We have opined…with no real evidence…that private equity is a fraud. That is, that private equity firms do not really “add value”. They buy, they sell…they take out huge fees.
The flattering theory animating the private equity capitalists is that they are smarter than other people. They outsmart the public markets by buying under-appreciated assets from right under the public’s nose. And they pretend that they take the companies and reshape them – according to an inspired vision that completely escaped the firms’ own managers.
Correcting the mistakes of Ms Market and Mr Management is, according to the theory, worth a lot of money – which is the money private equity firms earn for their labours.
When we first heard about it, we guessed that the two premises of private equity were more vanity than reality. What they really did was to put one over on the investing public (which doesn’t seem all that difficult, in light of the evidence). In short, the private equity managers bought from morons…and then resold to the same group (after stripping assets and running up huge debts).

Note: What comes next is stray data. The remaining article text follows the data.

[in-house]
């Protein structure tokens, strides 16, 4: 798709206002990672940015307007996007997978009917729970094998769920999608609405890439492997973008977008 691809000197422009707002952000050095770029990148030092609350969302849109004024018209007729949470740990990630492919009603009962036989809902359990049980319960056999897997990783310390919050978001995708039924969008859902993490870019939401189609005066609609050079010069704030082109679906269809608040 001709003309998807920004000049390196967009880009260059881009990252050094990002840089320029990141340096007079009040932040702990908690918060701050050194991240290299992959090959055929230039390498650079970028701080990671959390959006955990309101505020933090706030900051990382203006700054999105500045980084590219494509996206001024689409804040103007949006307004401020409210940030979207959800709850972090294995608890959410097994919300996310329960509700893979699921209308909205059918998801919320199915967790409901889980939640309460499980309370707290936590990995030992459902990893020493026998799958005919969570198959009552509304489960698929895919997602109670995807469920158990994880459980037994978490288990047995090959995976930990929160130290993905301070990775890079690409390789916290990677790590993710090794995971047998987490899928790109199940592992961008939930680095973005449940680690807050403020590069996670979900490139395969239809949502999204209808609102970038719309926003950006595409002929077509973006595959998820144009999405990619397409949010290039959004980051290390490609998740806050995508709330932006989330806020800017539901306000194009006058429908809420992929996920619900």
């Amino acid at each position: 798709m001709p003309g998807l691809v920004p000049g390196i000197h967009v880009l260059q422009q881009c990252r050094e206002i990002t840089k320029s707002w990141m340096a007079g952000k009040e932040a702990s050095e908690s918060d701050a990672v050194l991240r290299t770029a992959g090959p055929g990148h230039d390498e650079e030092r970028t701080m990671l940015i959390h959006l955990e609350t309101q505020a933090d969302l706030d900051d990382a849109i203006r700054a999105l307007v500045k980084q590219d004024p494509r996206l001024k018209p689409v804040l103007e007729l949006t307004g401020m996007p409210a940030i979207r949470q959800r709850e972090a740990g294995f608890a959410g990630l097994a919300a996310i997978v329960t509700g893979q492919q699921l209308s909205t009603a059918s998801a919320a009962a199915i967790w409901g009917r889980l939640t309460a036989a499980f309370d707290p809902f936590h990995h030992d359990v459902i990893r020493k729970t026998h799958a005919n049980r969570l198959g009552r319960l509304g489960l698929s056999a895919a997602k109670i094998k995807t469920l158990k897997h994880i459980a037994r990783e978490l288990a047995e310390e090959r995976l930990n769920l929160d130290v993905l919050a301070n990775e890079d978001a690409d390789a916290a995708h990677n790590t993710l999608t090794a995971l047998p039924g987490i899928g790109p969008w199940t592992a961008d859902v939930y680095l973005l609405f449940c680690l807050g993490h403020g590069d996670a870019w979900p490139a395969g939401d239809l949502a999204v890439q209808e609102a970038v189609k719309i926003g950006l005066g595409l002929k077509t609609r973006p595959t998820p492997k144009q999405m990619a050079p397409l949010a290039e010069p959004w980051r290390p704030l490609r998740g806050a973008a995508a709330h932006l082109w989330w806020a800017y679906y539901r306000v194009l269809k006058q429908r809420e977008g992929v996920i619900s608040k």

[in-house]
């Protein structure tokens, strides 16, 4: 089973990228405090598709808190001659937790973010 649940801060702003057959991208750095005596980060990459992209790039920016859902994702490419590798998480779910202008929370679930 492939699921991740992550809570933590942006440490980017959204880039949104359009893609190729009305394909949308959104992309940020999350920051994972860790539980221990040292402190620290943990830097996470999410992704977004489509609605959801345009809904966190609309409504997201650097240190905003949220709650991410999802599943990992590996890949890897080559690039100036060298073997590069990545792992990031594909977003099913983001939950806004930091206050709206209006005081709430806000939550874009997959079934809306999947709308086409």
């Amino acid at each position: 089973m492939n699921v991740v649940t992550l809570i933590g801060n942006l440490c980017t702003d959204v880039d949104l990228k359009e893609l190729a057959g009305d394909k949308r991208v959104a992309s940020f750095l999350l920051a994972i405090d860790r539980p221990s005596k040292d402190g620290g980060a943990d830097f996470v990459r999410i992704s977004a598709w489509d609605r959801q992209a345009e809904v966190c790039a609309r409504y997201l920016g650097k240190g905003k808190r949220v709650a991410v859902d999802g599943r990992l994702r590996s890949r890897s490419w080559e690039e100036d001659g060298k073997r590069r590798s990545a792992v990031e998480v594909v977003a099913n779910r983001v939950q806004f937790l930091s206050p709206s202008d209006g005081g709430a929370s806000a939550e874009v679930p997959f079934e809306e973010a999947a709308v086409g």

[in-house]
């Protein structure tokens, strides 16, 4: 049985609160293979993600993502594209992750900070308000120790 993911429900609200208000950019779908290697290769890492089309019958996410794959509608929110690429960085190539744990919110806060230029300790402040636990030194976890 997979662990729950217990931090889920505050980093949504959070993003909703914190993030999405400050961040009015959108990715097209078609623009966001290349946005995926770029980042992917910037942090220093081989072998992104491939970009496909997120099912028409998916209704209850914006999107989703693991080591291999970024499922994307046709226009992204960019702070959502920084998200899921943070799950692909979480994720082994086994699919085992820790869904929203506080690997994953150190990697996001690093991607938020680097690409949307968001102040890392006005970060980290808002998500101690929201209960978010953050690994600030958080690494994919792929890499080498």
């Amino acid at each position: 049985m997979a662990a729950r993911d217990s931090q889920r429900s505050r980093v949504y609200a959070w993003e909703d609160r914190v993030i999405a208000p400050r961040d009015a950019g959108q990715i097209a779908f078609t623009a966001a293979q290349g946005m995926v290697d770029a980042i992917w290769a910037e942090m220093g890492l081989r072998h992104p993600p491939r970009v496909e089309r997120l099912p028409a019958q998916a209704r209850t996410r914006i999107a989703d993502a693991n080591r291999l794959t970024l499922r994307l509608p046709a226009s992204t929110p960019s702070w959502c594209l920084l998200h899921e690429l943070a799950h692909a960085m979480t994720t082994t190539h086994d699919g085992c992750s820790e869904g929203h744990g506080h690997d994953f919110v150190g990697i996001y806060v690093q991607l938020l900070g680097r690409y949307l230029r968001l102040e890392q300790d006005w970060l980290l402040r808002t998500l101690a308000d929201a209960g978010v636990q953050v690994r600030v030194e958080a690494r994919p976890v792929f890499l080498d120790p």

But what did we know?
Well now comes the evidence.
The International Herald Tribune reported the results of a group of the biggest M&A deals over the last few years. Only three out of seven of them had a positive effect on the companies involved. Unicredit bought Capitalia for US$30 billion this year. So far the shares are down 10%. AstraZeneca bought Medimmune for US$15 billion, another deal done this year. So far, the result is a 9% loss.
Looking further back, it was a very big deal when Daimler bought Chrysler in ’98 for US$36 billion. That has cost the combined firm US$12.6 billion of market cap since then. And after Glaxo Wellcome bought SmithKline Beecham in 2000, shareholders lost 25%. Or, how about this…thanks to the dealmakers in 2001, Allianz bought Dresdner Bank. You’d have to be pretty thick to miss making money in the financial industry over the last six years, during the biggest financial bubble in the history of the world, but when the magicians worked their wonders on the combined firm, it lost 40% of its value.
In the first five months of 2007, the hustlers earned US$25 billion doing deals of this sort. But when Boston Consulting Group looked at the results of similar transactions – 3,200 of them – it found that nearly 60% of them actually reduced shareholder returns.
Takeover activity rose 38% in the first half of this year, compared to the same period a year ago. A breathtaking US$2.5 trillion is changing hands as a result. How much of it will really “add value”? Not much.
Markets and Money